out and becomes sole emperor. He established the Severen dynasty and during his time as
emperor he ruled partially with his two sons Geta and Caracalla. After Severus died, Caracalla assassinated
his brother but then he himself was assassinated and we get a non dynastic emperor for a year
or so. We then get some more distant relatives of Severus as emperors – Elagabulus and
Alexander Severus. They were the grandchildren of this Julia, who was the sister of this
Julia, who was the wife of Severus. Now the interesting thing about these four emperors
is that they can all trace their roots to an individual named Julius Basianus who was
a high priest in Syria. And that individual, through an unknown number
of generations is thought to have been a descendant of this priest-king (also in Syria) and that
priest-king was a direct descendant of Cleopatra and Mark Antony. So we have at least four
emperors who may have been descendants of both Cleopatra and Mark Antony.
Okay, after the death of Alexander Severus, we get a period known as the Crisis of the
Third Century. This is a time when, within about 50 years we get at least 25 different
emperors. It’s hard to get an exact count because some of them named their sons as joint
rulers but there was about 25 different emperors in a 50 year period so – pretty unstable.
In fact the year 238 is known as the year of – this time – SIX emperors. So this was
a time of great instability in the Empire and there were even a few breakaway states
for a while. Those were brought back into the fold by an emperor named Aurelian.
However, things didn’t really stabilize until we arrive at Diocletian. A few years
into his rule, he decided to solve the problem by splitting the empire in two. He retained
the title of emperor in the East and then he named another individual, Maximian, as
emperor of the west. This system was known as the Tetrarchy. Tetrarchy means ruled by
four and the reason for this is that each of the two senior emperors, also had a junior
emperor, called a Caesar, working under them so, in effect, there were always four rulers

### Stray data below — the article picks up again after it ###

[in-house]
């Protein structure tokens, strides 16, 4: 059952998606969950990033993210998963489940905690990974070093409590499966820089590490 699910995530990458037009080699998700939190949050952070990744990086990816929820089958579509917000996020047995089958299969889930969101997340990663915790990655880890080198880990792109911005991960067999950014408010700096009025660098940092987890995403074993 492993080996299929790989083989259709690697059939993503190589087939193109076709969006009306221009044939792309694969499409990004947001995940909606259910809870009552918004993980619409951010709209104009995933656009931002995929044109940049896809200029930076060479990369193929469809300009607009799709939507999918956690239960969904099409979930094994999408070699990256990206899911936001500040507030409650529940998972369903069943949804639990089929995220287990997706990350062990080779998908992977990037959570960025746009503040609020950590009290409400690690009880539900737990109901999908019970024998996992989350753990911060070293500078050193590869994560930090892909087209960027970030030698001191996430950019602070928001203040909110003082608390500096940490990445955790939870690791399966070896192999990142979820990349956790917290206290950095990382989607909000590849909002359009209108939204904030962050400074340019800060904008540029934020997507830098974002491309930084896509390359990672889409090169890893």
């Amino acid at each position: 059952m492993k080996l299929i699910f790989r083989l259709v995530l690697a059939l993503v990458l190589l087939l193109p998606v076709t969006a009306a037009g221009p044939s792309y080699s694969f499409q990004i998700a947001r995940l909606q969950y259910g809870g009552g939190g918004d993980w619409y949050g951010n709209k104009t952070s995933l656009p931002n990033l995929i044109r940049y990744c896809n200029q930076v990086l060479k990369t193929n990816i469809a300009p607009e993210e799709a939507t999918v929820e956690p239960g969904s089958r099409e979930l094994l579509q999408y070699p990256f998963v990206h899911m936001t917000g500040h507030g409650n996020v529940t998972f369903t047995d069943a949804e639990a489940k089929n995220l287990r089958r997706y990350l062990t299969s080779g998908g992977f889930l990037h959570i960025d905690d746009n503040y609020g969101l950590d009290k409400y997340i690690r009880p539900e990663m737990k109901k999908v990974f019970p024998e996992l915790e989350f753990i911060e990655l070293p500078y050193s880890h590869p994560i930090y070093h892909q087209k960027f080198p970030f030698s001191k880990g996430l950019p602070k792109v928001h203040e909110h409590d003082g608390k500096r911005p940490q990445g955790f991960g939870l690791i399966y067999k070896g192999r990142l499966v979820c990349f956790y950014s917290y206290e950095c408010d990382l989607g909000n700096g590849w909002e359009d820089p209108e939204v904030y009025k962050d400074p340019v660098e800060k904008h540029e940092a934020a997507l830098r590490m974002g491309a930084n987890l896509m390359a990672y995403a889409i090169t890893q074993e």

of the empire any given time This is why I’ve restarted the numbers here.
The blue numbers represent the emperors in the East and the green numbers represent the
emperor’s in the west. I’ve also restarted the numbers because now we move into a period
known as The Dominate, which can be contrasted with the earlier Principate. Starting with
Diocletian, the emperors also held the title of Dominus, or Lord, meaning that everyone
now admitted that Rome was no longer a republic. Anyway, you can see that there’s some loose
family connections between the emperors of this period but mostly they were just chosen
by appointment. The tetrarchy system worked for a few decades,
up until an emperor named Constantine the Great. He defeated the other emperor and became
the first person since Diocletian to rule both the east and the west at the same time.
He was also the first Roman emperor to convert to Christianity and he was the emperor who
moved the capital from Rome to Byzantium, renaming it Constantinople.
Anyway, his father was an emperor before him and three of his sons were emperors after
him so altogether, they can be considered the Constantinian dynasty. After the Constantinian
dynasty, there was a general named Jovian who was declared emperor and then another
general, who became emperor Valentinian the Great. He, his brother, and his two sons are